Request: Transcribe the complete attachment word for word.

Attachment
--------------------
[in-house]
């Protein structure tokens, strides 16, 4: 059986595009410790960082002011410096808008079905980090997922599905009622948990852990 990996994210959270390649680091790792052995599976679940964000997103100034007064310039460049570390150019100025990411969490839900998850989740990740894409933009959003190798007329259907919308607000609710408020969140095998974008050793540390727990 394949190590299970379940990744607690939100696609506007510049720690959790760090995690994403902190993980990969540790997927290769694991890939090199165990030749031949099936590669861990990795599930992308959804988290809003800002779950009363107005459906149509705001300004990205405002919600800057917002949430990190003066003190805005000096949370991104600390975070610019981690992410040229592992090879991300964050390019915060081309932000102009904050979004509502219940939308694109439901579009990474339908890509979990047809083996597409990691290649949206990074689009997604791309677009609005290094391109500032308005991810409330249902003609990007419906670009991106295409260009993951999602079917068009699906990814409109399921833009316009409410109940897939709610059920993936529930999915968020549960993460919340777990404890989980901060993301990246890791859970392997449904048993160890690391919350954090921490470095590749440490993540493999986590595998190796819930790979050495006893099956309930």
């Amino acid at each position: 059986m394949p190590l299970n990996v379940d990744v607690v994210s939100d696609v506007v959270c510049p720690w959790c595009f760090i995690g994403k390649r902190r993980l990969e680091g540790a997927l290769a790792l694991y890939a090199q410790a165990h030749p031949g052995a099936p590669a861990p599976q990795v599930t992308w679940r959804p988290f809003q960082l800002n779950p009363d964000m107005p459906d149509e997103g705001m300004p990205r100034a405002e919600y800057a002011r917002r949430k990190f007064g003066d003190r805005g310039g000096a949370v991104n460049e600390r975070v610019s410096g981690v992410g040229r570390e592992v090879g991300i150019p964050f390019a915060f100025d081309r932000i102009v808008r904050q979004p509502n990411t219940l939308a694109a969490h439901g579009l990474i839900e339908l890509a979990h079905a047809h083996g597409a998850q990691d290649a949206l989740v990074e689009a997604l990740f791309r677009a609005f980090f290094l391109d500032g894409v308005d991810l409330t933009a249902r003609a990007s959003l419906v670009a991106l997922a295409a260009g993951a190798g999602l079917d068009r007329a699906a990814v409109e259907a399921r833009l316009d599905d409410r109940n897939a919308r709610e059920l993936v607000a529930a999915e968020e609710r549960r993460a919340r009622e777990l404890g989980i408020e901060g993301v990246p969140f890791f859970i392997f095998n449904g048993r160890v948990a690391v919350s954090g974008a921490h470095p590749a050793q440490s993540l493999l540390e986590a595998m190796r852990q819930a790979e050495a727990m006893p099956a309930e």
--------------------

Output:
[in-house]
């Protein structure tokens, strides 16, 4: 059986595009410790960082002011410096808008079905980090997922599905009622948990852990 990996994210959270390649680091790792052995599976679940964000997103100034007064310039460049570390150019100025990411969490839900998850989740990740894409933009959003190798007329259907919308607000609710408020969140095998974008050793540390727990 394949190590299970379940990744607690939100696609506007510049720690959790760090995690994403902190993980990969540790997927290769694991890939090199165990030749031949099936590669861990990795599930992308959804988290809003800002779950009363107005459906149509705001300004990205405002919600800057917002949430990190003066003190805005000096949370991104600390975070610019981690992410040229592992090879991300964050390019915060081309932000102009904050979004509502219940939308694109439901579009990474339908890509979990047809083996597409990691290649949206990074689009997604791309677009609005290094391109500032308005991810409330249902003609990007419906670009991106295409260009993951999602079917068009699906990814409109399921833009316009409410109940897939709610059920993936529930999915968020549960993460919340777990404890989980901060993301990246890791859970392997449904048993160890690391919350954090921490470095590749440490993540493999986590595998190796819930790979050495006893099956309930």
């Amino acid at each position: 059986m394949p190590l299970n990996v379940d990744v607690v994210s939100d696609v506007v959270c510049p720690w959790c595009f760090i995690g994403k390649r902190r993980l990969e680091g540790a997927l290769a790792l694991y890939a090199q410790a165990h030749p031949g052995a099936p590669a861990p599976q990795v599930t992308w679940r959804p988290f809003q960082l800002n779950p009363d964000m107005p459906d149509e997103g705001m300004p990205r100034a405002e919600y800057a002011r917002r949430k990190f007064g003066d003190r805005g310039g000096a949370v991104n460049e600390r975070v610019s410096g981690v992410g040229r570390e592992v090879g991300i150019p964050f390019a915060f100025d081309r932000i102009v808008r904050q979004p509502n990411t219940l939308a694109a969490h439901g579009l990474i839900e339908l890509a979990h079905a047809h083996g597409a998850q990691d290649a949206l989740v990074e689009a997604l990740f791309r677009a609005f980090f290094l391109d500032g894409v308005d991810l409330t933009a249902r003609a990007s959003l419906v670009a991106l997922a295409a260009g993951a190798g999602l079917d068009r007329a699906a990814v409109e259907a399921r833009l316009d599905d409410r109940n897939a919308r709610e059920l993936v607000a529930a999915e968020e609710r549960r993460a919340r009622e777990l404890g989980i408020e901060g993301v990246p969140f890791f859970i392997f095998n449904g048993r160890v948990a690391v919350s954090g974008a921490h470095p590749a050793q440490s993540l493999l540390e986590a595998m190796r852990q819930a790979e050495a727990m006893p099956a309930e």